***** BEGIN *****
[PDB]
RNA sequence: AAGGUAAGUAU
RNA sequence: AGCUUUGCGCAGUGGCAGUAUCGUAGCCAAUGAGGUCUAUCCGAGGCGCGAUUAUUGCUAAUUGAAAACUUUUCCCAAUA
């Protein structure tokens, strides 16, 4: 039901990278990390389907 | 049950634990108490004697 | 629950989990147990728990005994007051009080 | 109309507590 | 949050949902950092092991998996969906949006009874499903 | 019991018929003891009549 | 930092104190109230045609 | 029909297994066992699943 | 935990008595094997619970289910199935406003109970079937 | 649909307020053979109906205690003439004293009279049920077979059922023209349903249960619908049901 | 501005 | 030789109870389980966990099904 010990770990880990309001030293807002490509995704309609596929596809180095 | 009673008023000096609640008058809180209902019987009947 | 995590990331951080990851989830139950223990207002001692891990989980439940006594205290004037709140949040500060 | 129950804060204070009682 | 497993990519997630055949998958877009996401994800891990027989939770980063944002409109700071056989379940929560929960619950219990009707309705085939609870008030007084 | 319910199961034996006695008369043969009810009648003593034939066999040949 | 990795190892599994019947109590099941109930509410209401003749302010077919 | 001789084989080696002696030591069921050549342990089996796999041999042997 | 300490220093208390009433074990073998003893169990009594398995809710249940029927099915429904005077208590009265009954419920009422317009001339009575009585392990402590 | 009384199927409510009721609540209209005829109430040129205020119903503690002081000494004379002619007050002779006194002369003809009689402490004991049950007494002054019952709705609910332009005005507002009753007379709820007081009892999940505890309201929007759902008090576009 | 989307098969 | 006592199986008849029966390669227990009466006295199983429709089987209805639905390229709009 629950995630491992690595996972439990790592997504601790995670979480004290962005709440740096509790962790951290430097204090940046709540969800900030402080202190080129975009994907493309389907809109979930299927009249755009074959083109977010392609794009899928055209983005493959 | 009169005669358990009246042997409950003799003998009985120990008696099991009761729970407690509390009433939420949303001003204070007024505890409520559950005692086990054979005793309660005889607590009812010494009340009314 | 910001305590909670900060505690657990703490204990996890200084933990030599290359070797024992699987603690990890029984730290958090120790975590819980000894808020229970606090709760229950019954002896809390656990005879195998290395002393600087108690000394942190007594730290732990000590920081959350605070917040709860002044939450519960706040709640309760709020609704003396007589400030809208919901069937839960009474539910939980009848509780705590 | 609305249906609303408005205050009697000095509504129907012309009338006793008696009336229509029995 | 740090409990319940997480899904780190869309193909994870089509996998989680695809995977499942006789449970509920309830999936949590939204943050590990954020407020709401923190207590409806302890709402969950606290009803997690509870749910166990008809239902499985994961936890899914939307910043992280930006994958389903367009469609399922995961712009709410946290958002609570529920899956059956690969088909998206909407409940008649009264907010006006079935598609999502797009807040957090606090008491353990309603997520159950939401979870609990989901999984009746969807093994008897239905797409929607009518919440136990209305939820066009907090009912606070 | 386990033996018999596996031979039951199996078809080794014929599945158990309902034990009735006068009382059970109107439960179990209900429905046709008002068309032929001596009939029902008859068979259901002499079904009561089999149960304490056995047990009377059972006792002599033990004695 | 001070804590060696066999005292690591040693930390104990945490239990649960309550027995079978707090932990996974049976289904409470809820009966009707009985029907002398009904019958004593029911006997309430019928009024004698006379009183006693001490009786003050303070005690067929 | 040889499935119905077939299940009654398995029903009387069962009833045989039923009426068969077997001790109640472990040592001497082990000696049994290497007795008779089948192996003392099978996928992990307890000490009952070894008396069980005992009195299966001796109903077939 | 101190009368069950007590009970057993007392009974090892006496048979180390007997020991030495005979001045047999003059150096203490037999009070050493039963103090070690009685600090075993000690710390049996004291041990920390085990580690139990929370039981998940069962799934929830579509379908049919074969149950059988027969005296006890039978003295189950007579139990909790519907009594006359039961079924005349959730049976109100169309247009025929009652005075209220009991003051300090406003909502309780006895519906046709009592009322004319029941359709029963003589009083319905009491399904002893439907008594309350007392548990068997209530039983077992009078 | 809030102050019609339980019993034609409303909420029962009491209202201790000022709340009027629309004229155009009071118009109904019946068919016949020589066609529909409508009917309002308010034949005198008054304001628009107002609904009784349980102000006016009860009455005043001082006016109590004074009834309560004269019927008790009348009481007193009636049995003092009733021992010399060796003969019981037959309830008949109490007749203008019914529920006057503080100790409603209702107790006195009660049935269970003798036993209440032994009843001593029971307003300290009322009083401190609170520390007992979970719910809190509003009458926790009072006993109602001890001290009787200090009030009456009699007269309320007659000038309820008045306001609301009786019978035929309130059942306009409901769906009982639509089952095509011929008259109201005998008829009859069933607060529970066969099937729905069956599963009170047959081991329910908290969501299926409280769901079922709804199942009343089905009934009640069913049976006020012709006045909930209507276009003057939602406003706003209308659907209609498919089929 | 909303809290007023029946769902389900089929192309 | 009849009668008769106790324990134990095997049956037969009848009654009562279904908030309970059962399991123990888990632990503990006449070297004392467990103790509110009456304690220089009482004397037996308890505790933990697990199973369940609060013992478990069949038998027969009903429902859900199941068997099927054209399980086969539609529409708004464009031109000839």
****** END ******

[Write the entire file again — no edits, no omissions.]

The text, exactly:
[PDB]
RNA sequence: AAGGUAAGUAU
RNA sequence: AGCUUUGCGCAGUGGCAGUAUCGUAGCCAAUGAGGUCUAUCCGAGGCGCGAUUAUUGCUAAUUGAAAACUUUUCCCAAUA
């Protein structure tokens, strides 16, 4: 039901990278990390389907 | 049950634990108490004697 | 629950989990147990728990005994007051009080 | 109309507590 | 949050949902950092092991998996969906949006009874499903 | 019991018929003891009549 | 930092104190109230045609 | 029909297994066992699943 | 935990008595094997619970289910199935406003109970079937 | 649909307020053979109906205690003439004293009279049920077979059922023209349903249960619908049901 | 501005 | 030789109870389980966990099904 010990770990880990309001030293807002490509995704309609596929596809180095 | 009673008023000096609640008058809180209902019987009947 | 995590990331951080990851989830139950223990207002001692891990989980439940006594205290004037709140949040500060 | 129950804060204070009682 | 497993990519997630055949998958877009996401994800891990027989939770980063944002409109700071056989379940929560929960619950219990009707309705085939609870008030007084 | 319910199961034996006695008369043969009810009648003593034939066999040949 | 990795190892599994019947109590099941109930509410209401003749302010077919 | 001789084989080696002696030591069921050549342990089996796999041999042997 | 300490220093208390009433074990073998003893169990009594398995809710249940029927099915429904005077208590009265009954419920009422317009001339009575009585392990402590 | 009384199927409510009721609540209209005829109430040129205020119903503690002081000494004379002619007050002779006194002369003809009689402490004991049950007494002054019952709705609910332009005005507002009753007379709820007081009892999940505890309201929007759902008090576009 | 989307098969 | 006592199986008849029966390669227990009466006295199983429709089987209805639905390229709009 629950995630491992690595996972439990790592997504601790995670979480004290962005709440740096509790962790951290430097204090940046709540969800900030402080202190080129975009994907493309389907809109979930299927009249755009074959083109977010392609794009899928055209983005493959 | 009169005669358990009246042997409950003799003998009985120990008696099991009761729970407690509390009433939420949303001003204070007024505890409520559950005692086990054979005793309660005889607590009812010494009340009314 | 910001305590909670900060505690657990703490204990996890200084933990030599290359070797024992699987603690990890029984730290958090120790975590819980000894808020229970606090709760229950019954002896809390656990005879195998290395002393600087108690000394942190007594730290732990000590920081959350605070917040709860002044939450519960706040709640309760709020609704003396007589400030809208919901069937839960009474539910939980009848509780705590 | 609305249906609303408005205050009697000095509504129907012309009338006793008696009336229509029995 | 740090409990319940997480899904780190869309193909994870089509996998989680695809995977499942006789449970509920309830999936949590939204943050590990954020407020709401923190207590409806302890709402969950606290009803997690509870749910166990008809239902499985994961936890899914939307910043992280930006994958389903367009469609399922995961712009709410946290958002609570529920899956059956690969088909998206909407409940008649009264907010006006079935598609999502797009807040957090606090008491353990309603997520159950939401979870609990989901999984009746969807093994008897239905797409929607009518919440136990209305939820066009907090009912606070 | 386990033996018999596996031979039951199996078809080794014929599945158990309902034990009735006068009382059970109107439960179990209900429905046709008002068309032929001596009939029902008859068979259901002499079904009561089999149960304490056995047990009377059972006792002599033990004695 | 001070804590060696066999005292690591040693930390104990945490239990649960309550027995079978707090932990996974049976289904409470809820009966009707009985029907002398009904019958004593029911006997309430019928009024004698006379009183006693001490009786003050303070005690067929 | 040889499935119905077939299940009654398995029903009387069962009833045989039923009426068969077997001790109640472990040592001497082990000696049994290497007795008779089948192996003392099978996928992990307890000490009952070894008396069980005992009195299966001796109903077939 | 101190009368069950007590009970057993007392009974090892006496048979180390007997020991030495005979001045047999003059150096203490037999009070050493039963103090070690009685600090075993000690710390049996004291041990920390085990580690139990929370039981998940069962799934929830579509379908049919074969149950059988027969005296006890039978003295189950007579139990909790519907009594006359039961079924005349959730049976109100169309247009025929009652005075209220009991003051300090406003909502309780006895519906046709009592009322004319029941359709029963003589009083319905009491399904002893439907008594309350007392548990068997209530039983077992009078 | 809030102050019609339980019993034609409303909420029962009491209202201790000022709340009027629309004229155009009071118009109904019946068919016949020589066609529909409508009917309002308010034949005198008054304001628009107002609904009784349980102000006016009860009455005043001082006016109590004074009834309560004269019927008790009348009481007193009636049995003092009733021992010399060796003969019981037959309830008949109490007749203008019914529920006057503080100790409603209702107790006195009660049935269970003798036993209440032994009843001593029971307003300290009322009083401190609170520390007992979970719910809190509003009458926790009072006993109602001890001290009787200090009030009456009699007269309320007659000038309820008045306001609301009786019978035929309130059942306009409901769906009982639509089952095509011929008259109201005998008829009859069933607060529970066969099937729905069956599963009170047959081991329910908290969501299926409280769901079922709804199942009343089905009934009640069913049976006020012709006045909930209507276009003057939602406003706003209308659907209609498919089929 | 909303809290007023029946769902389900089929192309 | 009849009668008769106790324990134990095997049956037969009848009654009562279904908030309970059962399991123990888990632990503990006449070297004392467990103790509110009456304690220089009482004397037996308890505790933990697990199973369940609060013992478990069949038998027969009903429902859900199941068997099927054209399980086969539609529409708004464009031109000839």